Why a Low GRE Score is Not the End of Getting into Grad School
5/5/2021 by HIGHERGRAD
The Graduate Record Exam, or GRE, is the SAT of graduate school. Almost every university requires you to take this exam and submit the results as part of your graduate school application. But does a low GRE score mean your graduate school aspirations go out the window? Not necessarily. Let's discuss how to compensate for a low GRE score and get into graduate school.
A low GRE score is below 151 on verbal reasoning and below 154 on quantitative reasoning. For the analytical writing portion of the GRE, a low score is less than 4.0. All three of these results relate to the 50th percentile of all recent exam takers. This means if you score below these values 50% or more of those taking the exam have scored higher than you.
GRE General Test Score Percentiles
The GRE General Exam, most commonly taken by prospective graduate students, has scores that range from 130 - 170 for verbal and quantitative reasoning and a score of 0.0 - 6.0 for the analytical writing portion. The table below shows different scores and what percentile (percent of test-takers you score better than) that score falls within. For example, if you score 155 on verbal and quantitative portions of the exam, you scored better than 67% and 55% of others respectively.
Verbal and Quantitative Score Percentiles
Analytical Writing Score Percentiles
*Data above references the GRE General Test Interpretative Data from July 2016 to June 2019 for over 1.63 million test-takers. Complete data can be found here.
An average GRE score is 150.4 for verbal, 153.4 for quantitative, and 3.6 for analytical writing*. Between these averages and the tables above with percentiles, you can start to see what makes up a low GRE score and what constitutes some of the highest GRE scores.
The GRE score recently revised how scores are calculated. If you are used to the old scoring methodology or if a university references the old score in their admissions language (i.e 700), PrepScholar has a great old to new conversion article.
How Low GRE Scores Impact Your Grad School Application
GRE scores are only one part of your graduate school application. Standardized exams like the GRE are used to gauge an applicant's capability among others. Today, the GRE plays a smaller role than it did years ago when it comes to getting accepted to graduate school. However, it still has its place in your complete graduate school application.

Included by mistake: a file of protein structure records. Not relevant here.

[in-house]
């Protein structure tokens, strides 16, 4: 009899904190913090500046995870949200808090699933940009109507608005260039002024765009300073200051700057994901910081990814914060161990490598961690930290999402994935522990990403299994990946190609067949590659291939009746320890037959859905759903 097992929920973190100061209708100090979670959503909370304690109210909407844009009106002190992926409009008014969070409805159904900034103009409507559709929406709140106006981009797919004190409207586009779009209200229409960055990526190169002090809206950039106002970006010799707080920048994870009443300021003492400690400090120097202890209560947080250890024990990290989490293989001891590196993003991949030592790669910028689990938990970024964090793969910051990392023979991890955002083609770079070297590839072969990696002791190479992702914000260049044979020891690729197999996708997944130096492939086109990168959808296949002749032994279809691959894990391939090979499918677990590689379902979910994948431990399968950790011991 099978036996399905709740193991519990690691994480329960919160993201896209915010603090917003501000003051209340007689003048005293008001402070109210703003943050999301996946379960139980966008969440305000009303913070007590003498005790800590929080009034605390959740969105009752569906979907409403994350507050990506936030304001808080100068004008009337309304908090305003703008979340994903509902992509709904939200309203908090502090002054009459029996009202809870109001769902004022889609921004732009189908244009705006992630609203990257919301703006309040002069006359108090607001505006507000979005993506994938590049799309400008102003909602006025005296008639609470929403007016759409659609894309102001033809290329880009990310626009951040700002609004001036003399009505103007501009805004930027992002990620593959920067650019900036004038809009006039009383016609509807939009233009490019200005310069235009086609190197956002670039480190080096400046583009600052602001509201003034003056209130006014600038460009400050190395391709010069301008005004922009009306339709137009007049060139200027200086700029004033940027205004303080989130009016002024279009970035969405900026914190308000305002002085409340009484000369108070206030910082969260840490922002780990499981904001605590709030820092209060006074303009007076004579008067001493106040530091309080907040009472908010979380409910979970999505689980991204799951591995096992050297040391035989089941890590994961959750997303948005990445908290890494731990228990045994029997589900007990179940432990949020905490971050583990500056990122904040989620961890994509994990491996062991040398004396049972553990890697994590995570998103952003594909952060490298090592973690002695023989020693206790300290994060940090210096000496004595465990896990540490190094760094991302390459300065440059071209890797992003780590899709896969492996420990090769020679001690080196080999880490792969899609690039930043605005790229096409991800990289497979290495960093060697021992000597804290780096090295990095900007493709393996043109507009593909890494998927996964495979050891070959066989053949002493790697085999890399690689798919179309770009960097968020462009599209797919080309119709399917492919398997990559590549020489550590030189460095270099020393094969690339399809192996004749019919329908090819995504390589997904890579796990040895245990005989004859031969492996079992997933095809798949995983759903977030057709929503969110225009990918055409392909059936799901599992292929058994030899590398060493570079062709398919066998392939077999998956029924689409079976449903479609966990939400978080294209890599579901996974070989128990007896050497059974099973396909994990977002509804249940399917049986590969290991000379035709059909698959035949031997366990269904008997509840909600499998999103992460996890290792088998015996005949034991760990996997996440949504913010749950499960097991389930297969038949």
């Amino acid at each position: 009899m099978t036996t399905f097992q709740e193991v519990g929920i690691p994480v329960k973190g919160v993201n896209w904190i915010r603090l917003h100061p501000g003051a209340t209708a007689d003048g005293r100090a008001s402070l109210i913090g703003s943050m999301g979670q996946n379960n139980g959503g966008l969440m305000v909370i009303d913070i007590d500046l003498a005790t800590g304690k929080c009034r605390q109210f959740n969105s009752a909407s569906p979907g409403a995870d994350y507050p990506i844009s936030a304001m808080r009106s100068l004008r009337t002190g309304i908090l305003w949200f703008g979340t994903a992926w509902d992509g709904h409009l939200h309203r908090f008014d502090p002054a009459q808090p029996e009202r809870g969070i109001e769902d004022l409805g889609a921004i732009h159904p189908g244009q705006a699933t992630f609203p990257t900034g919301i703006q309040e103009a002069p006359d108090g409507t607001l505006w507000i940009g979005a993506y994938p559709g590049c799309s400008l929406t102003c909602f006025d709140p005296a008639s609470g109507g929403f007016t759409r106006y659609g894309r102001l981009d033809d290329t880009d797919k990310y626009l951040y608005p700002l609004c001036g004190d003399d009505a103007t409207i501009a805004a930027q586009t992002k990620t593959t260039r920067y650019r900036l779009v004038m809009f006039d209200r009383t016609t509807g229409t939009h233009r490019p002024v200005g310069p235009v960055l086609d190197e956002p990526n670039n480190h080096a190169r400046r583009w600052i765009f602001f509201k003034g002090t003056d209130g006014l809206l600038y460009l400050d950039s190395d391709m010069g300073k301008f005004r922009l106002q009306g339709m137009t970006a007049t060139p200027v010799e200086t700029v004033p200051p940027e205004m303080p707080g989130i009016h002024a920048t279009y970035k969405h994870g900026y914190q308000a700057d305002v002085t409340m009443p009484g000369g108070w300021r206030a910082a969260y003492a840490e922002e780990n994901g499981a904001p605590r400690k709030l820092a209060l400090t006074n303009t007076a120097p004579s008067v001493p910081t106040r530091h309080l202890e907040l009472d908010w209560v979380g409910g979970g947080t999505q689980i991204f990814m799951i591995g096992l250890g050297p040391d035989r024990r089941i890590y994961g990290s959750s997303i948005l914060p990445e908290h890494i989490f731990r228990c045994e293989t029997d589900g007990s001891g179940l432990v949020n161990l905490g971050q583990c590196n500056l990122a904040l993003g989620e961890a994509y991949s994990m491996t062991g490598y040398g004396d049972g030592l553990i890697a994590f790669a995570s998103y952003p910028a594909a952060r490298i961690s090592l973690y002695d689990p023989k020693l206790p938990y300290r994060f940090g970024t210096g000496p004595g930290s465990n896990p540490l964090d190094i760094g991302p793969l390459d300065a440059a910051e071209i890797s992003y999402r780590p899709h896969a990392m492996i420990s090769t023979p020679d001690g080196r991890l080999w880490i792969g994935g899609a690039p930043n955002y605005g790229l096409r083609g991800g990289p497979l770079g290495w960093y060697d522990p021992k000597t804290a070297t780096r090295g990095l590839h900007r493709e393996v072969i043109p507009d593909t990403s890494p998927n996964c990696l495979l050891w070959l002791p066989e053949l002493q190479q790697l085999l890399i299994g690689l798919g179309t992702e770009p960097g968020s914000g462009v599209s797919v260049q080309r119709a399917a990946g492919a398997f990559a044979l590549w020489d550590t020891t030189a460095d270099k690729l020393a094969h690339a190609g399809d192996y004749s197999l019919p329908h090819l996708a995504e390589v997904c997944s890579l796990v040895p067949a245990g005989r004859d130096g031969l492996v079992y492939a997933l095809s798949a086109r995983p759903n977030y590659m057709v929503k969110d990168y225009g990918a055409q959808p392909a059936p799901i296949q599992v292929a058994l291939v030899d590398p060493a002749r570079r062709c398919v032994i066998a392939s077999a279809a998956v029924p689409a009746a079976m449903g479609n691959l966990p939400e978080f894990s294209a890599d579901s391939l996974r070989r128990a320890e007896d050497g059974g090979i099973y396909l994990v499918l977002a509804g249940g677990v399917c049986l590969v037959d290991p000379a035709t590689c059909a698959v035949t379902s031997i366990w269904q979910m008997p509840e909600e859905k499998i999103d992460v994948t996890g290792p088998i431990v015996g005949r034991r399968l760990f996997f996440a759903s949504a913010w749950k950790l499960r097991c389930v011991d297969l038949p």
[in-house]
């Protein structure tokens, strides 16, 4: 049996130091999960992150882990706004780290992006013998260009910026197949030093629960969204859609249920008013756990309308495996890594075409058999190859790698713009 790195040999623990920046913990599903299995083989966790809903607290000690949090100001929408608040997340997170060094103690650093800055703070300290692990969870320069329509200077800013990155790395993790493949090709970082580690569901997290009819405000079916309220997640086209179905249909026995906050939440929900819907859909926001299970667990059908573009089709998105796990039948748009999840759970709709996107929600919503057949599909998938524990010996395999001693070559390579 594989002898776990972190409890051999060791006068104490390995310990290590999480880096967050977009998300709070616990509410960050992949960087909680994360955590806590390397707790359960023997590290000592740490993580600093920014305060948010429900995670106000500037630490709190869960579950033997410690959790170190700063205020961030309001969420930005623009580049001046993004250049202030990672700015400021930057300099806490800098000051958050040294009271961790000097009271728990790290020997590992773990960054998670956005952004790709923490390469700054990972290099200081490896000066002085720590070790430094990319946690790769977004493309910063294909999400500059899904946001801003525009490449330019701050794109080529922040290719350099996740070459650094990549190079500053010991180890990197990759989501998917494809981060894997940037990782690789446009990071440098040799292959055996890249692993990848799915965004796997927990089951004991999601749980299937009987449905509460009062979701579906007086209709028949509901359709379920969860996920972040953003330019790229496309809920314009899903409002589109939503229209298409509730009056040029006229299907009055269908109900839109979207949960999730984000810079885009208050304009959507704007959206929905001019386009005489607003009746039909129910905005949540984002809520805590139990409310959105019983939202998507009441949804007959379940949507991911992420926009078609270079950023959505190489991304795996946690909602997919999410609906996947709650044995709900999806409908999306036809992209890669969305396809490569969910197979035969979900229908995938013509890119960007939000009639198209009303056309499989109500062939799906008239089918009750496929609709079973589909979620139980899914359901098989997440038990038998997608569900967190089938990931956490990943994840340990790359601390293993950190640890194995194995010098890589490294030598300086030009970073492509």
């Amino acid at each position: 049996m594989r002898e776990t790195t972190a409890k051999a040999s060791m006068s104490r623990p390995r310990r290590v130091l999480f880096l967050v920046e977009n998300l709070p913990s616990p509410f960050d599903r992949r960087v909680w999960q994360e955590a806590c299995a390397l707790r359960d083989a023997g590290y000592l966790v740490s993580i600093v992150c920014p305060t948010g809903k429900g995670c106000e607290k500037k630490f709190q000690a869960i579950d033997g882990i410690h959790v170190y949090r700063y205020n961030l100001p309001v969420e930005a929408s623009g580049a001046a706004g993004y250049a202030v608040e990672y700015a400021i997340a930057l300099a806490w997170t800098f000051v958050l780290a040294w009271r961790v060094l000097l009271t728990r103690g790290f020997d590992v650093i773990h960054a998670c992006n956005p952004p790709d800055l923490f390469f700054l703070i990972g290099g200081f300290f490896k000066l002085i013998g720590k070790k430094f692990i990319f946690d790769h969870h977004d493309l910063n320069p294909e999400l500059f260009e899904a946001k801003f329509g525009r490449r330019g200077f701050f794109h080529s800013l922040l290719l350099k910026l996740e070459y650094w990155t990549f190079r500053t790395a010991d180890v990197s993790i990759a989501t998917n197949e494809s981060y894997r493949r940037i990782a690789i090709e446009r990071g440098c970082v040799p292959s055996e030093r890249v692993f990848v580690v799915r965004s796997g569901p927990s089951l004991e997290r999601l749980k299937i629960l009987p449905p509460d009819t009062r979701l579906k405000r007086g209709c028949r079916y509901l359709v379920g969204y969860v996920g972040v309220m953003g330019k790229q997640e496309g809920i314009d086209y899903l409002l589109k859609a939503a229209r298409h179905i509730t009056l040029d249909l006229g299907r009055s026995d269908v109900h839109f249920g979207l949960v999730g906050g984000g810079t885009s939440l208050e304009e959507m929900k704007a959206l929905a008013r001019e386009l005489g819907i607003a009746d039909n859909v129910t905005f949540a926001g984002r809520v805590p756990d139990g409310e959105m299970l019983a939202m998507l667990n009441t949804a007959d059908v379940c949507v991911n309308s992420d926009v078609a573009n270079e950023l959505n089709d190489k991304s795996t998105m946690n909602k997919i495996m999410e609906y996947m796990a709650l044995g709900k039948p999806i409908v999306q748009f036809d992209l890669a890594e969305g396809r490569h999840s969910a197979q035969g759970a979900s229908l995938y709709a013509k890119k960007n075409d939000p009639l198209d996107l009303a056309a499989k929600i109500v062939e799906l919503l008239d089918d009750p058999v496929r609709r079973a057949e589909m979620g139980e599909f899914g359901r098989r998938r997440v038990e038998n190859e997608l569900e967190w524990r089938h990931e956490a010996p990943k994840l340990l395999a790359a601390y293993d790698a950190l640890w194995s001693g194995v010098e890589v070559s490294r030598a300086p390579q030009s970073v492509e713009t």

A low GRE score will be noticed by a university. Many universities do not have minimum GRE scores for admission. Certain universities and/or programs do however have strict requirements for GRE scores. You should know all the admission criteria before applying so you know what your target score should be before taken the exam.
In contrast, universities will also notice a high GRE score. Programs may weigh one section he GRE of higher than another. For instance, a science or engineering graduate program will look more at your quantitative score and less at your verbal score. Whereas, an MBA program (see the advantages of getting an MBA degree in our article) may consider all sections equally for admissions. In the end, it is not an application killer unless minimums are explicitly specified by the university.
Program competitiveness comes into play sometimes with a GRE score. For example, the more competitive the program (or University), the more likely every applicant will have a great application package (resume, GPA, coursework, etc.). In these cases, the GRE score often can be used as a first cut criterion to weed out a portion of applicants. Schools will take the highest GRE scores and reject all the other applications. So if you are striving for an advanced degree from a prestigious program, the better you will need to perform on the exam.
How to Compensate for a Low GRE Score
The best way to compensate for low GRE scores is to have a stellar GPA, additional coursework, extracurricular activities, a pure desire to continue your education, and passion for the field. Unfortunately, the GRE exam takes place after everything else can't be improved. You likely won't be able to improve your GPA or add much more to your resume after the GRE scores come back. The best thing to do is to focus on writing the statement of purpose for your application. This document is where you can go into detail about your goals, experience, and passion and how it aligns with the university and the program you are applying to. To learn more about writing a statement of purpose, read through the 5 most common questions people have when writing one.
Another way to compensate for a low GRE score is to simply take it again. You can't take the GRE an unlimited number of times but rather you can take it up to 5 times in a year. You also have to wait 21 days between exams. If you decide to take it again, consider these five tips to improving your GRE score:
Don't consider a low GRE score something that ends your grad school chances. There are ways to compensate for less than average GRE scores. Remember that you can retake the exam. Also what you have done as an undergrad is usually much more important to an university than a GRE score.